How Blockchain Can Stamp Out China’s Fake Diplomas – Forbes Asia #NewTech

By Sharon Lam    October 8, 2017

CHENGDU, CHINA – FEBRUARY 25: (CHINA OUT) A policeman displays fake seals, diplomas and other certificates they seized from illegal producers at a building on February 25, 2005 in Chengdu of Sichuan Province, China. Police have arrested three people suspected of counterfeiting certificates after days of investigation. (Photo by China Photos/Getty Images)

In 2010, former president of Microsoft China Tang Jun, had his PhD from Pacific Western University called into question. Investigators found that not only was Pacific Western an unaccredited institution, but that his diploma had cost him $2,595 in tuition, and required no classroom instruction. A year later, legions of other high-ranking senior executives were, perhaps somewhat embarrassingly, caught up in widespread “degree scams”— dubious programmes offering enrollees credentials like PhD certificates for minimal, if any, academic work. The practice of academic forgery, where degrees from unaccredited or fake institutions are sold to customers both witting and unwitting, has long been popular among unscrupulous students in China, but is relatively new to the upper echelons of its business world.

Though not a uniquely Chinese phenomenon, a quick scroll through Chinese search engine Baidu reveals how easy it is to buy counterfeit certificates from websites like Yuhongzp and PhonyDiploma on the mainland. A fake diploma from The University of Hong Kong, for instance, costs only $250, and allows users to customize everything from the watermark to the quality of the paper stock (“aged,” “eggshell” or “cream” are all options).

More at: How Blockchain Can Stamp Out China’s Fake Diplomas – Forbes Asia #NewTech

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PwC and Arc-Net use blockchain to combat food fraud – Consultancy.uk

Global consultancy PwC and the Northern Irish Arc-Net will gather their knowledge to help the food industry fight fraud. At the heart of their joint efforts is the use of blockchain, an innovative technology that has emerged from financial services.

The blockchain concept was originally developed as an efficient and secure way to manage and register transactions made with cryptocurrencies (for example, Bitcoin). Until now, it has mostly been of interest to individuals and financial institutions. However, with its distributed-ledger technology (DLT) and smart contracts, blockchain has great potential to benefit all companies across the supply chain – not just banks.

One area where the innovative financial technology was perhaps thought of as an unlikely fit at best is the food industry. Worldwide food poverty has hit society in a number of ways, with PwC research suggesting food fraud, as some look to capitalise on people’s desperation, appears to cost the food industry $40 billion a year. According to the World Health Organization (WHO), one in ten people worldwide are ill from eating contaminated foods every year, and 2.2 million people die every year.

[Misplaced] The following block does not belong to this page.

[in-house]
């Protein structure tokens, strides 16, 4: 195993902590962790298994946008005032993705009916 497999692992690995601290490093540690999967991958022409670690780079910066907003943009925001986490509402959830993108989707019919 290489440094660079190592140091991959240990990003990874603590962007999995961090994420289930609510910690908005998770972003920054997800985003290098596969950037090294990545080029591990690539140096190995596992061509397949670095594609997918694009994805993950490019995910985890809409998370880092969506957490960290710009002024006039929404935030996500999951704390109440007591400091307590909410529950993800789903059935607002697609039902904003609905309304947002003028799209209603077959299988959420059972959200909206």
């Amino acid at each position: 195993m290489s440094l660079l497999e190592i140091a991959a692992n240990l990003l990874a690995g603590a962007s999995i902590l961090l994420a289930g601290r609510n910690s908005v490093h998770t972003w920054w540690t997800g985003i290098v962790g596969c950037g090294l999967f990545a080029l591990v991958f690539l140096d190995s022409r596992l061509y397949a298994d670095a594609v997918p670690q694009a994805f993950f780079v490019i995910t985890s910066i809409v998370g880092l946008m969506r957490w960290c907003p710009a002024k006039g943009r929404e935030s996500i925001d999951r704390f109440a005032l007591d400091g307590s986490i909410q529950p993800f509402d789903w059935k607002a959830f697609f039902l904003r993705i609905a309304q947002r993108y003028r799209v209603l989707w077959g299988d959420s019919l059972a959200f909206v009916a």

More at: PwC and Arc-Net use blockchain to combat food fraud – Consultancy.uk

South African company to tackle ebook piracy with blockchain technology – IT News Africa

Custos Media Technologies, a South African company that provides a globally effective solution to piracy by outsourcing the detection of pirated content using Bitcoin and its blockchain, announced on Wednesday 13 September 2017 that the company will be participating in a new blockchain-based anti-piracy solution for ebooks, following the recent news that content protection giant Digimarc and ebook publisher Erudition are joining forces.

This new collaboration debuts the combination of Digimarc Barcode for digital documents and Custos’ infringement detection technology. This provides a more effective, reader-friendly way to combat ebook piracy.

Erudition and Custos have worked closely together over the past year. The Stellenbosch-based media protection company provides technology that adds Bitcoin deposits to ebooks. These digital bounties enable Custos to rapidly detect piracy after the first copy of a file is shared.

More at: South African company to tackle ebook piracy with blockchain technology – IT News Africa

Blockchain system tackles component counterfeiting – eeNews Europe

An anti-counterfeiting system based on blockchain could help the UK military and large manufacturers have more confidence in the electronic components they use.

UK consultancy Accenture has worked with French electronics maker Thales to develop a demonstrator that uses a number of different security techniques to provide security for electronic components throughout the supply chain using the same technology as digital currencies such as Bitcoin and Ethereum.

The system is not just about security, but integration with the payment and business systems using smart contracts so that large OEMs can easily see the provenance of components says Mark Walton-Hayfield of Accenture Digital who led the development.

“Counterfeit parts are a real threat in manufacturing,” he said. “Earlier in 2017 the US armed services estimated that 15 per cent of the components in their machinery are counterfeit. We don’t even have an estimate for what that is in the UK military, but we should anticipate that it is comparable.”